Thursday, December 8, 2016

Wilderness Faith for Baby Christians – by Patricia Beal

It's 4:30 in the morning, and I have two hours to make this post happen. Then I have to get ready for work. The family is sleeping, and it's hard to see my hand-written draft in the dark. The desk, a green folding table I've had for more than 10 years, is crowded with things to do. But none of it will get done today. When will it get done?

Breathe ... At least there is a job, a family, a roof, and a publishing contract.

The past five months have been hard, the last two extremely so, and December didn't start well. Asperger's is hard; PTSD is hard; Forgiveness is hard; Being a working mom is hard. I don't have time to write, dance, parent, or take care of the house--the things I like best, and everything that could go wrong has gone wrong. And there's no end in sight. 

But that's not the worst part.

Here's the worst part. For the first time since being born again four years ago, I started doubting God's promises, started losing heart, and started wondering if this whole Christianity thing had been a tragic mistake. Oh, the heartbreak--for me and for God.

I kept thinking: I have a debut coming out--a redemption story, of all things!--and I'm miserable. How's this going to work out? How am I going to promote the novel and talk about faith? I'm a fraud and a joke, and this is an absolute disaster. 

Then something happened.

After hitting rock bottom during the Thanksgiving break and asking people to pray, a sermon on Numbers 21 (and a Numbers 20 attitude comparison) helped me see straight and started a spiritual upward trend.

Here's what I learned:

1) It's not okay to complain.

2) The devil loves a discouraged Christian.

3) The biggest blessings are often on the other side of wilderness faith.

4) There is a purpose for these seasons of extreme trials (Deuteronomy 8). God sees things that don't belong and will work them out of our systems through trials. He will burn off what's useless to strengthen us. He will humble His people. He will test our faith. He will test our hearts. He looks for obedience and faith in the middle of the storm. The struggle is real and complaining is natural, but be quick to repent. Trust God.

5) Only those who are willing to follow God when things go bad and when it feels like He is nowhere around will get to see His best and enter the promised land of victorious Christian living.

6) Pray: forgive me for complaining and losing heart, increase my faith, give me wisdom to endure and do better, go before me, win my battles.

7) You need to be strong in the Lord ... in the power of His might.

8) Put on your armor daily and for every battle.

9) Stay close to the Word. Read, pray, ponder.

10) Be rooted on God's love and concern for us. Chastening is designed to educate, train, and mature us. That's the Biblical pattern. From liberation in Exodus to Canaan there was wilderness. From baptism to ministry, Jesus was in the wilderness, too. It's God's design. From salvation to victorious Christian living there will be wilderness, too.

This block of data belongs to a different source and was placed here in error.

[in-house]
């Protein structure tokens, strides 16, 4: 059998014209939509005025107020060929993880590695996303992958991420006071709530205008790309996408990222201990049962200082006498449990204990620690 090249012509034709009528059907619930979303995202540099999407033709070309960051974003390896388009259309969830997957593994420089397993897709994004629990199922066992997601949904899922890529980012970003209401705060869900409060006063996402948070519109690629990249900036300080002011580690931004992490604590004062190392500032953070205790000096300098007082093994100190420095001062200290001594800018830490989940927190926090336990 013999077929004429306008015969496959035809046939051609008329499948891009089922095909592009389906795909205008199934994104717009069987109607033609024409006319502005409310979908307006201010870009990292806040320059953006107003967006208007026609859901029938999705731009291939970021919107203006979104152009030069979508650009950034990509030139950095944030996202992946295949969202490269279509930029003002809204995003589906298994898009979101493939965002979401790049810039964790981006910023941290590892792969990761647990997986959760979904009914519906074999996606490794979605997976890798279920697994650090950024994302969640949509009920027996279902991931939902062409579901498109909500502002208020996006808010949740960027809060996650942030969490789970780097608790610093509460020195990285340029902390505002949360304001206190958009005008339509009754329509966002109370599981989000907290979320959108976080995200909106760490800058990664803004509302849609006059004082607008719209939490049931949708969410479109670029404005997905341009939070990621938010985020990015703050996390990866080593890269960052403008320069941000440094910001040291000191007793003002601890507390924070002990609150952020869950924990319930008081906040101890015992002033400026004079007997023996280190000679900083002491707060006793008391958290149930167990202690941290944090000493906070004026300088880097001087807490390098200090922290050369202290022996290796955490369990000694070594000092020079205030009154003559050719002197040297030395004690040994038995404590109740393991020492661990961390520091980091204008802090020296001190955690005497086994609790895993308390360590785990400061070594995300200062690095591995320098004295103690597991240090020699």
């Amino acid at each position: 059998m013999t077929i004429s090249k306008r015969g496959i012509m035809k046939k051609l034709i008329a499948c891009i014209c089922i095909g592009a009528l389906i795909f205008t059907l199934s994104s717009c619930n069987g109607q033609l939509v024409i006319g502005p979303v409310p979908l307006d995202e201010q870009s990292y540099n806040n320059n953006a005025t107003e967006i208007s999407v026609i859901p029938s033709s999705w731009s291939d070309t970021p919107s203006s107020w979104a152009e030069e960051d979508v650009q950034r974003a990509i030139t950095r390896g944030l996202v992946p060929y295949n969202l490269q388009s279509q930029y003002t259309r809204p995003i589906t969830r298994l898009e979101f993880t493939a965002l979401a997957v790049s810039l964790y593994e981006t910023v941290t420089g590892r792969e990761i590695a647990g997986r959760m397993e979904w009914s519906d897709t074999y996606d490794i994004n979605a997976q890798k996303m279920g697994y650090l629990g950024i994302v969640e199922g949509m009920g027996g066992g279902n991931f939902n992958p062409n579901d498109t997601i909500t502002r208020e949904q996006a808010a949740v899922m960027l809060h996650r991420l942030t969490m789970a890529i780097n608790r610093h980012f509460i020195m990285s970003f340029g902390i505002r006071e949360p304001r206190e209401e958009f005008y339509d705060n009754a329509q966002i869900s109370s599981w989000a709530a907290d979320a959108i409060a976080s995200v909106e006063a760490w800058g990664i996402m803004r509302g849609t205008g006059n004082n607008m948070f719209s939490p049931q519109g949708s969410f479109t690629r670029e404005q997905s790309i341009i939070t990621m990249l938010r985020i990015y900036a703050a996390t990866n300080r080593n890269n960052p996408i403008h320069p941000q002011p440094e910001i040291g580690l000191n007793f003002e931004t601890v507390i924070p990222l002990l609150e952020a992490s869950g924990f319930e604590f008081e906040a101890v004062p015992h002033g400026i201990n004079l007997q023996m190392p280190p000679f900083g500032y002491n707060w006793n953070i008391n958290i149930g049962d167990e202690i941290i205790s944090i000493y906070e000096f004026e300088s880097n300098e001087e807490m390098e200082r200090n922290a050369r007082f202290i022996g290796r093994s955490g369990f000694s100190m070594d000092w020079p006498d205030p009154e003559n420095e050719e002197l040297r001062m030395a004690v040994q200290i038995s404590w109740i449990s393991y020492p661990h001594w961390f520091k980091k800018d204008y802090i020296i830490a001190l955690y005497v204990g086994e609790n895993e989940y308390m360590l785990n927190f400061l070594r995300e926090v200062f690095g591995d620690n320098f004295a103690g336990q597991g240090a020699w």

11) Jesus used scriptures to pass the wilderness test. Follow that model and also lean on Him. He gets it.

12) If people are making your life seem unbearable, remember that God is the judge. And remember Joseph. What people did out of an evil heart, God used for good.

13) Wilderness is a season. It isn't life. Rebellion makes it longer. Accept God's training. Expect it. Stay humble, on your knees, prepared.

14) Hold on to God's promises--especially when they don't seem true.

Wow! I should have known all this. I've read the whole book. I feel so babyish. I think I once knew this in theory, but without the practical exercise, it didn't stick. I pray it sticks this time.

Not every moment in this wilderness is bright and shiny, but having perspective and a map--and hope and faith!--changes everything.

The idea of writing a simple book for baby Christians has crossed my mind. The Baby Christian Guide to Doing Life with the Creator of the Universe. Should I pitch it? It's probably been done before. And chances are each walk is so unique that there's no guide beyond one's personal relationship with God.

How are you doing today? What do you do when life (and God!) gives you lemons?

This is my last blog post of the year! I pray you have a beautiful Christmas season, a wonderful break, and a great start of 2017 :)

(6:07--now to find pictures...)

(6:41--done--praise God)

Patricia Beal writes contemporary Christian fiction and is represented by Leslie Stobbe of the Leslie H. Stobbe Literary Agency. Her debut novel, A Season to Dance, comes out on May 9, 2017 (Bling! / Lighthouse Publishing of the Carolinas).

She’s a 2015 Genesis semi-finalist and First Impressions finalist. She graduated magna cum laude from the University of Cincinnati in 1998 with a B.A. in English Literature and then worked as a public affairs officer for the U.S. Army for seven years. Now, after a 10-year break in service, she is an Army editor. She and her husband live in El Paso, Texas, with their two children.

Wednesday, December 7, 2016


A real life story of two amazing people. As the back cover explains:

A high-flying Wall Street career woman looking for something more in her life quits her job and goes bush - to outback Australia.

One New Year's Eve in Kalgoorlie a chance meeting with a charismatic Aboriginal leader lights a spark that will change the course of her life forever.

After a whirlwind long-distance courtship, they marry in a desert creek bed and she spends her wedding night in an outback cave on a mountain, the first of many changes the New Yorker will have to face. The next is her husband's unique wedding gift, a tour of the country and its people - an unforgettable journey of discovery that marks the beginning of Diana Williams new life.